Rain Gardens: Sustainable Landscaping For A Beautiful Yard And A Healthy World, by Lynn M. Steiner and Robert W. Domm
Rain gardens have become a popular way of trying to make cultivated lands in key areas a lot better at bringing water into the soil rather than letting it serve as destructive run-off. In order to mimic the natural behavior of swamps, this book contains a deep discussion of how it is to plan, design, build, and maintain such rain gardens. Admittedly, rain gardens are something I can see as being very worthwhile in theory, but in practice I find it somewhat unpleasant to think that people would want to intentionally make wetlands, not least because of the question of government regulation and the hindrance of the behavior of property owners because of the deliberate cultivation of such space. Perhaps such gardens would be a lot less popular if people realized that they could lose the right to put anything else in a given area if they made a rain garden that was judged by the government as a wetlands, something that this book does not discuss. This is a book that seems to be aimed at political matters and not always successful at wrestling with the larger questions of how gardens relate to the larger world of human law and regulation.
This book is a normal sized work of less than 200 pages, but the pages are large and well-photographed, so this is a plus. The book begins with an introduction to rain gardens. After that the author talks about how to plan a rain garden (1), including how to locate them, dealing with low areas, existing drainage swales, as well as questions of ordinances and setbacks and how to calculate a garden’s water load. This is followed by a look at the building of rain gardens (2), including raw materials, sketches, laying out the rain garden, digging and mixing the space and its soil, dealing with overflows, connecting downspouts, installing berms, and creating a swale garden. After that the author discusses how to plaint a rain garden (3), including creating a plant list, designing gardens, edging and mulching a rain garden, purchasing plants, planting, and caring for plants right after planting. The fourth chapter then looks at how to maintain one’s rain garden, looking at a calendar of tasks, long-term maintenance, adding shrubs and small trees, as well as larger trees. The book then ends with a plant index containing perennials, grasses and grasslike plants, shrubs and small trees, and trees, as well as other resources, an index, and information about the authors.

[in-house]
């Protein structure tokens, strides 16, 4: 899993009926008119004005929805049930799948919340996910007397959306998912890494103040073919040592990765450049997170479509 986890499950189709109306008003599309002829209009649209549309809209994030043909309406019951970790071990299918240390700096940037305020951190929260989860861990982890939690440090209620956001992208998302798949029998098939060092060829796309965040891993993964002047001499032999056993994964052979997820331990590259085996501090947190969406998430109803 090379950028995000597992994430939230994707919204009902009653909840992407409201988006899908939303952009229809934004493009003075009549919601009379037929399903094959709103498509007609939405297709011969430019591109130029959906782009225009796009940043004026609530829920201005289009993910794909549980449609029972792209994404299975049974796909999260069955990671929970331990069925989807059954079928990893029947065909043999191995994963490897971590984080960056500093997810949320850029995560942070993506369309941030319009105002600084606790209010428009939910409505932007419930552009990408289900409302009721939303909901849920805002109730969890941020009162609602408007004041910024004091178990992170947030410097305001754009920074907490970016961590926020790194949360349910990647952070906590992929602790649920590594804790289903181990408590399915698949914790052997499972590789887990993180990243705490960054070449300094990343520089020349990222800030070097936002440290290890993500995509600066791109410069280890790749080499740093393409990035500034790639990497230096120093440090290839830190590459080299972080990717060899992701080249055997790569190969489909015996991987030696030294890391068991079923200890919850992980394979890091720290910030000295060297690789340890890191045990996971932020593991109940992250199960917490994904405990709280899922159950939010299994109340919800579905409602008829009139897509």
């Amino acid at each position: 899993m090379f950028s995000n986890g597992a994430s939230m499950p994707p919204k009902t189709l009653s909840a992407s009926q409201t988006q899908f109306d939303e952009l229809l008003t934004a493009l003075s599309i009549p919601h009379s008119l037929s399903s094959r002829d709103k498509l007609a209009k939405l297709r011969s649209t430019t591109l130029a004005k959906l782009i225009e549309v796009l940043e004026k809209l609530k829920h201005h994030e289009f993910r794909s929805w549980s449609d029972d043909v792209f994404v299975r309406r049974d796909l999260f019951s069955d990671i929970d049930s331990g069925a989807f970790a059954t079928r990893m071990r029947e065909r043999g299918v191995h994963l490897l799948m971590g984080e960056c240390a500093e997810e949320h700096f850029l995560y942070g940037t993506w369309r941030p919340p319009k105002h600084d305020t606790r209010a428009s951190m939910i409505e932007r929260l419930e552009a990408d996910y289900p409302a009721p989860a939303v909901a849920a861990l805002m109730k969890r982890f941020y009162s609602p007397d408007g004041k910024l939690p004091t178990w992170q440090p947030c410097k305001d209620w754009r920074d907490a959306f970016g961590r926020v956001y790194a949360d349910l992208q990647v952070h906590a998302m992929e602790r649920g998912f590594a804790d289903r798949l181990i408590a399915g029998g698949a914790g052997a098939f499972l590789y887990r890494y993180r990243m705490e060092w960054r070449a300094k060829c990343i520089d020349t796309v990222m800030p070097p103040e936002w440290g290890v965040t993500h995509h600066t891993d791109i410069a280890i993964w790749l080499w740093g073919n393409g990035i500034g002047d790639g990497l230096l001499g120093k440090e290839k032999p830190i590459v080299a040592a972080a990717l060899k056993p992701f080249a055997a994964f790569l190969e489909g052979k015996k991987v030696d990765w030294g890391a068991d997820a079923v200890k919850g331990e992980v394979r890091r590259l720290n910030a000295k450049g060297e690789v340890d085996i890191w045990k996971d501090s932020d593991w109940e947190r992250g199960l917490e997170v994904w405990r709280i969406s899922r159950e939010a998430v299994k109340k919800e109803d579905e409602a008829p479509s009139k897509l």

One of the striking aspects about this book is that a well-regulated rain garden in order to mimic and help struggling wetlands takes a lot of work. We often take wetlands for granted, and one of the issues that such spaces have is that they are viewed as being places for the breeding of noxious insects rather than being essential places for the handling of water. And one can see that if a rain garden is not handled well, that the result could be rather painful. It would be nice to see just how often rain gardens end up being designed intelligently and end up working out in reducing the runoff and in better providing for groundwater infiltration. This book is more about prescription and less about analysis, but there is definitely a place for authors to ponder how much that hyped gardening techniques like this one can actually lead to better water treatment. I happen to think that a great many rain gardens do not work quite as well as expected in circulating water but manage to do a better job at collecting standing water, but that is not a subject matter this book wishes to discuss.